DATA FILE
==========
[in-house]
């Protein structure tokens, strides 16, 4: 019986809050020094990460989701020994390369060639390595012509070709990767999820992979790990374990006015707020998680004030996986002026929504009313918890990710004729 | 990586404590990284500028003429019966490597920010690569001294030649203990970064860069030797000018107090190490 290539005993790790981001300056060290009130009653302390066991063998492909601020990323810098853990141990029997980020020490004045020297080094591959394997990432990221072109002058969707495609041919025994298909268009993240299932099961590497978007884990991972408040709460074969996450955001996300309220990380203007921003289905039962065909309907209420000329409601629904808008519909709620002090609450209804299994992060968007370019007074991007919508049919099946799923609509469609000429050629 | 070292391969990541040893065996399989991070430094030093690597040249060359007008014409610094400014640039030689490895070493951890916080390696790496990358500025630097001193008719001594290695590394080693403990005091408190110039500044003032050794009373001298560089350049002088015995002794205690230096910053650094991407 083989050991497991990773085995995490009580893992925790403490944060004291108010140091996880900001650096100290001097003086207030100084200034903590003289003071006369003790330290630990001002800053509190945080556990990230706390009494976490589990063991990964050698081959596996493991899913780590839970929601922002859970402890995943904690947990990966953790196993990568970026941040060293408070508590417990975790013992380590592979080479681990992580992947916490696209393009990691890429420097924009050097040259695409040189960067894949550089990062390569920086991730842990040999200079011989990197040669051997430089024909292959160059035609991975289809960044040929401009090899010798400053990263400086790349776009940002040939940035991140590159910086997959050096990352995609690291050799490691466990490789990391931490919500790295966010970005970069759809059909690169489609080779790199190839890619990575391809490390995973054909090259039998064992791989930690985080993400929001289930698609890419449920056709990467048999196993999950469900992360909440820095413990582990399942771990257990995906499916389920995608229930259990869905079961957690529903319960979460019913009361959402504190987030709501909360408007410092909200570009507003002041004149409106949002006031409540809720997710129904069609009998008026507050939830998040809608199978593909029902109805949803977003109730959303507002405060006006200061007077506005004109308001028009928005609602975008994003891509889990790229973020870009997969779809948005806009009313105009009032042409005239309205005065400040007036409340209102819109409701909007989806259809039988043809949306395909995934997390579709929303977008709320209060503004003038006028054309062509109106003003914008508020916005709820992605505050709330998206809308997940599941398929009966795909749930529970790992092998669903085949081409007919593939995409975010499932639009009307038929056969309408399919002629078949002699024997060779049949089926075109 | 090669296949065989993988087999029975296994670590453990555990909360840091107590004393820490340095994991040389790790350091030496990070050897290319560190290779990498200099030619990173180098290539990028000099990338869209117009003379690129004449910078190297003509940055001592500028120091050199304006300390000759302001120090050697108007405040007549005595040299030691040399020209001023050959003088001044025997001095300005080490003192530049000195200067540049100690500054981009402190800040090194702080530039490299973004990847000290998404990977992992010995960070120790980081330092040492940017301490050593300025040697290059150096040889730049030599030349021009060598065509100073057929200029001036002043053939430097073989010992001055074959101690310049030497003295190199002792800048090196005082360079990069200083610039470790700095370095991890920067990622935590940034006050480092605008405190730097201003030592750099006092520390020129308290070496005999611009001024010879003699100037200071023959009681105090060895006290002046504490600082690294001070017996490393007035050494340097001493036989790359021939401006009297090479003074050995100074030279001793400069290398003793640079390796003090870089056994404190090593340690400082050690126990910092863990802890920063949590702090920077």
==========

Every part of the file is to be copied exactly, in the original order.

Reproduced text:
[in-house]
């Protein structure tokens, strides 16, 4: 019986809050020094990460989701020994390369060639390595012509070709990767999820992979790990374990006015707020998680004030996986002026929504009313918890990710004729 | 990586404590990284500028003429019966490597920010690569001294030649203990970064860069030797000018107090190490 290539005993790790981001300056060290009130009653302390066991063998492909601020990323810098853990141990029997980020020490004045020297080094591959394997990432990221072109002058969707495609041919025994298909268009993240299932099961590497978007884990991972408040709460074969996450955001996300309220990380203007921003289905039962065909309907209420000329409601629904808008519909709620002090609450209804299994992060968007370019007074991007919508049919099946799923609509469609000429050629 | 070292391969990541040893065996399989991070430094030093690597040249060359007008014409610094400014640039030689490895070493951890916080390696790496990358500025630097001193008719001594290695590394080693403990005091408190110039500044003032050794009373001298560089350049002088015995002794205690230096910053650094991407 083989050991497991990773085995995490009580893992925790403490944060004291108010140091996880900001650096100290001097003086207030100084200034903590003289003071006369003790330290630990001002800053509190945080556990990230706390009494976490589990063991990964050698081959596996493991899913780590839970929601922002859970402890995943904690947990990966953790196993990568970026941040060293408070508590417990975790013992380590592979080479681990992580992947916490696209393009990691890429420097924009050097040259695409040189960067894949550089990062390569920086991730842990040999200079011989990197040669051997430089024909292959160059035609991975289809960044040929401009090899010798400053990263400086790349776009940002040939940035991140590159910086997959050096990352995609690291050799490691466990490789990391931490919500790295966010970005970069759809059909690169489609080779790199190839890619990575391809490390995973054909090259039998064992791989930690985080993400929001289930698609890419449920056709990467048999196993999950469900992360909440820095413990582990399942771990257990995906499916389920995608229930259990869905079961957690529903319960979460019913009361959402504190987030709501909360408007410092909200570009507003002041004149409106949002006031409540809720997710129904069609009998008026507050939830998040809608199978593909029902109805949803977003109730959303507002405060006006200061007077506005004109308001028009928005609602975008994003891509889990790229973020870009997969779809948005806009009313105009009032042409005239309205005065400040007036409340209102819109409701909007989806259809039988043809949306395909995934997390579709929303977008709320209060503004003038006028054309062509109106003003914008508020916005709820992605505050709330998206809308997940599941398929009966795909749930529970790992092998669903085949081409007919593939995409975010499932639009009307038929056969309408399919002629078949002699024997060779049949089926075109 | 090669296949065989993988087999029975296994670590453990555990909360840091107590004393820490340095994991040389790790350091030496990070050897290319560190290779990498200099030619990173180098290539990028000099990338869209117009003379690129004449910078190297003509940055001592500028120091050199304006300390000759302001120090050697108007405040007549005595040299030691040399020209001023050959003088001044025997001095300005080490003192530049000195200067540049100690500054981009402190800040090194702080530039490299973004990847000290998404990977992992010995960070120790980081330092040492940017301490050593300025040697290059150096040889730049030599030349021009060598065509100073057929200029001036002043053939430097073989010992001055074959101690310049030497003295190199002792800048090196005082360079990069200083610039470790700095370095991890920067990622935590940034006050480092605008405190730097201003030592750099006092520390020129308290070496005999611009001024010879003699100037200071023959009681105090060895006290002046504490600082690294001070017996490393007035050494340097001493036989790359021939401006009297090479003074050995100074030279001793400069290398003793640079390796003090870089056994404190090593340690400082050690126990910092863990802890920063949590702090920077």